Uber’s board of directors will discuss changes in a Sunday meeting that could include potentially having CEO Travis Kalanick temporarily step down from the company, Reuters reports.

As part of the possible move, Kalanick could take a leave of absence from the company. Kalanick would either return in a role besides CEO or come back as CEO with fewer responsibilities and more oversight. However, Sunday’s meeting is also expected to address recommendations from former U.S. Attorney General Eric Holder’s investigation into Uber’s workplace culture, so it is unclear whether or not Kalanick’s possible temporary leave will be addressed.

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The meeting comes amid an increasing amount of turmoil and public missteps for the ride-sharing company. Last week, a leaked internal email from 2013 detailed Kalanick’s suggested sexguidelines for employees at a company celebration in Miami.

More significantly, former Uber executive Eric Alexander was found to have obtained the personal medical records of a customer who was raped by a driver in India in 2014, Recode previously reported. In part, the move was done because some executives at Uber were reportedly skeptical about the assault and believed it was orchestrated by Ola, a local competitor. Uber has also spent much of the year responding to other scandals including its secret ‘Greyball’ program for avoiding local regulators, a lawsuit from competitor Waymo and a class action lawsuit that alleges the company shortchanged drivers on ride payments.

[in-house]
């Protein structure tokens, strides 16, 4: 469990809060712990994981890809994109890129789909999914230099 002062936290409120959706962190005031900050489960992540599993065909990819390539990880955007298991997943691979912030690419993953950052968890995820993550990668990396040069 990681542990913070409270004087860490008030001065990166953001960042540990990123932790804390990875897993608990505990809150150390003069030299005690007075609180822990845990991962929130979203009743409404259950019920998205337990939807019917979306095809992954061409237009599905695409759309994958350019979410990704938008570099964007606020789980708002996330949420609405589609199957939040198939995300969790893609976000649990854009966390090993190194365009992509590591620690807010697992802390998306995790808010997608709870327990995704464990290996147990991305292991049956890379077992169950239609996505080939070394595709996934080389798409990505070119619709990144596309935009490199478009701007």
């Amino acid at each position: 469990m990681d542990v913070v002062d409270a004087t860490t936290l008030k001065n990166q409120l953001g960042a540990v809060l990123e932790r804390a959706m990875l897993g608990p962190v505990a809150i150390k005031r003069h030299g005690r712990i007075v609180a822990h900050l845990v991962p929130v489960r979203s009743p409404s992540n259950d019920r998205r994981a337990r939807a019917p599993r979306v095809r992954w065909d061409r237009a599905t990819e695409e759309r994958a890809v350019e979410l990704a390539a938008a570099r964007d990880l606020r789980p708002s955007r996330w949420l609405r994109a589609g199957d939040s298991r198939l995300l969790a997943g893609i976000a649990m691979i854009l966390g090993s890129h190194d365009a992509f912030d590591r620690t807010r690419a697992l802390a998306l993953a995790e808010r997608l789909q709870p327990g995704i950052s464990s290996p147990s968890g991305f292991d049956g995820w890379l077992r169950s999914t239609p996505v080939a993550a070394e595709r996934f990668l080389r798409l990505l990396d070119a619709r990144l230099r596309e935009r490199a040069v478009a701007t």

Holder’s investigation was kickstarted by a blog post from former engineer Susan Fowler, who detailed extended instances of sexual harassment within the company and poor responses from management. Law firm Perkins Coie also conducted a separate investigation into the company focusing on similar concerns.

In the past few weeks, Uber has begun to respond to some of its major scandals. Uber recently confirmed that it had let 20 employees go in response to the Perkins Coie report and was also focusing on an additional 215 cases of reported sexual discrimination, harassment and other employee concerns.

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Longtime executive Emil Joseph may also resign from the company, the Wall Street Journal reports. Joseph, who is a close supporter of Kalanick’s and joined the company in 2013, previously caused controversy for Uber during a 2014 event where he suggested the company could spend "a million dollars" investigating journalists who’ve reported critically on the company.

Uber also brought on former Apple executive Bozoma Saint John to become the company’s new chief brand officer. Previously, Saint John worked as head of global consumer marketing for Apple.

Holder’s report is expected to have recommendations that include more oversight on areas including spending and revamped training processes for human resources staffers.